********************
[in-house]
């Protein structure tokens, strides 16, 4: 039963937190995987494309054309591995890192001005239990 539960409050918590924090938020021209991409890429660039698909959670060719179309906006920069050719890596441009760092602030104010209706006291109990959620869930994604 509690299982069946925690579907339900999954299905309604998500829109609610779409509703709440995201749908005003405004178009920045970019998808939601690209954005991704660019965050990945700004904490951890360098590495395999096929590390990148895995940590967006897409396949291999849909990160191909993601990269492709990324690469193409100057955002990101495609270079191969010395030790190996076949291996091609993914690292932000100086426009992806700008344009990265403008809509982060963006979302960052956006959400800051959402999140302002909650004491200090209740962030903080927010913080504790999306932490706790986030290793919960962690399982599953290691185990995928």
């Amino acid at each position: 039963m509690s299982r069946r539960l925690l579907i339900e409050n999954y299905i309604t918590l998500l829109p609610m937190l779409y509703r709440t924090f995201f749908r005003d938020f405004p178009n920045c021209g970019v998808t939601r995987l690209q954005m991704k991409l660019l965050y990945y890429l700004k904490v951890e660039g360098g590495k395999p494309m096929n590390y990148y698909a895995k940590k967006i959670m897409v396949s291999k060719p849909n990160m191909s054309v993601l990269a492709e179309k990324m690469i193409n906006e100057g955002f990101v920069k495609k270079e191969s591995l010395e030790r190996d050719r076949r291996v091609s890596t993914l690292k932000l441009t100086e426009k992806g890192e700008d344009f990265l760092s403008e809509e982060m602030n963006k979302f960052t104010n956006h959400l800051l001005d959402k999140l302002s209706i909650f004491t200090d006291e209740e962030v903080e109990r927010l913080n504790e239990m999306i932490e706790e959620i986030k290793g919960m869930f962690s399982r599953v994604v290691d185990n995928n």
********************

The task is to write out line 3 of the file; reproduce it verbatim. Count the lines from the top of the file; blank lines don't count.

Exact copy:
């Amino acid at each position: 039963m509690s299982r069946r539960l925690l579907i339900e409050n999954y299905i309604t918590l998500l829109p609610m937190l779409y509703r709440t924090f995201f749908r005003d938020f405004p178009n920045c021209g970019v998808t939601r995987l690209q954005m991704k991409l660019l965050y990945y890429l700004k904490v951890e660039g360098g590495k395999p494309m096929n590390y990148y698909a895995k940590k967006i959670m897409v396949s291999k060719p849909n990160m191909s054309v993601l990269a492709e179309k990324m690469i193409n906006e100057g955002f990101v920069k495609k270079e191969s591995l010395e030790r190996d050719r076949r291996v091609s890596t993914l690292k932000l441009t100086e426009k992806g890192e700008d344009f990265l760092s403008e809509e982060m602030n963006k979302f960052t104010n956006h959400l800051l001005d959402k999140l302002s209706i909650f004491t200090d006291e209740e962030v903080e109990r927010l913080n504790e239990m999306i932490e706790e959620i986030k290793g919960m869930f962690s399982r599953v994604v290691d185990n995928n």